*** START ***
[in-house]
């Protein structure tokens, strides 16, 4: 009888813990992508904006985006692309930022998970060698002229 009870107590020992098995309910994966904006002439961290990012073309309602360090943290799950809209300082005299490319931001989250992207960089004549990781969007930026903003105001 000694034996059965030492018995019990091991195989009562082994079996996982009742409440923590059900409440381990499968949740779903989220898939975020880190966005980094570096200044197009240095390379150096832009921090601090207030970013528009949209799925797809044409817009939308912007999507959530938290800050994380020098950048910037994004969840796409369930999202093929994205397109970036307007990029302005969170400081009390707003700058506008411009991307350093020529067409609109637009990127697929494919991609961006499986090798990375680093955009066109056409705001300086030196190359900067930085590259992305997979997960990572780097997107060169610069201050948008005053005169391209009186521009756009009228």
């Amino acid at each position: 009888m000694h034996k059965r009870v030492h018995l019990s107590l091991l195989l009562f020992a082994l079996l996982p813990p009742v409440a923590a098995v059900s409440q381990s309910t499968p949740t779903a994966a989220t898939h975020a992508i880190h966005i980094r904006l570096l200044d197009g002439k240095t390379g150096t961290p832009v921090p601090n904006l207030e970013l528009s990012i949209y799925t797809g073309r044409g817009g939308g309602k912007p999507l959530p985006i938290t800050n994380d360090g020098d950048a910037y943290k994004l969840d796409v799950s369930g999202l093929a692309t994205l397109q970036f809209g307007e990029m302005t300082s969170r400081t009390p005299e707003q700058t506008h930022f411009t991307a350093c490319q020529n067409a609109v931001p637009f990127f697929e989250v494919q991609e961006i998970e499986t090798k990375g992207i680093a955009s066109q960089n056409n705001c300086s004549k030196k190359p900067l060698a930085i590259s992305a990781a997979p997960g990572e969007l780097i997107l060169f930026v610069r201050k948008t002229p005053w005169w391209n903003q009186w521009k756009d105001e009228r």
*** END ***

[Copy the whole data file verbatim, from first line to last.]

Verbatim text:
[in-house]
């Protein structure tokens, strides 16, 4: 009888813990992508904006985006692309930022998970060698002229 009870107590020992098995309910994966904006002439961290990012073309309602360090943290799950809209300082005299490319931001989250992207960089004549990781969007930026903003105001 000694034996059965030492018995019990091991195989009562082994079996996982009742409440923590059900409440381990499968949740779903989220898939975020880190966005980094570096200044197009240095390379150096832009921090601090207030970013528009949209799925797809044409817009939308912007999507959530938290800050994380020098950048910037994004969840796409369930999202093929994205397109970036307007990029302005969170400081009390707003700058506008411009991307350093020529067409609109637009990127697929494919991609961006499986090798990375680093955009066109056409705001300086030196190359900067930085590259992305997979997960990572780097997107060169610069201050948008005053005169391209009186521009756009009228």
């Amino acid at each position: 009888m000694h034996k059965r009870v030492h018995l019990s107590l091991l195989l009562f020992a082994l079996l996982p813990p009742v409440a923590a098995v059900s409440q381990s309910t499968p949740t779903a994966a989220t898939h975020a992508i880190h966005i980094r904006l570096l200044d197009g002439k240095t390379g150096t961290p832009v921090p601090n904006l207030e970013l528009s990012i949209y799925t797809g073309r044409g817009g939308g309602k912007p999507l959530p985006i938290t800050n994380d360090g020098d950048a910037y943290k994004l969840d796409v799950s369930g999202l093929a692309t994205l397109q970036f809209g307007e990029m302005t300082s969170r400081t009390p005299e707003q700058t506008h930022f411009t991307a350093c490319q020529n067409a609109v931001p637009f990127f697929e989250v494919q991609e961006i998970e499986t090798k990375g992207i680093a955009s066109q960089n056409n705001c300086s004549k030196k190359p900067l060698a930085i590259s992305a990781a997979p997960g990572e969007l780097i997107l060169f930026v610069r201050k948008t002229p005053w005169w391209n903003q009186w521009k756009d105001e009228r």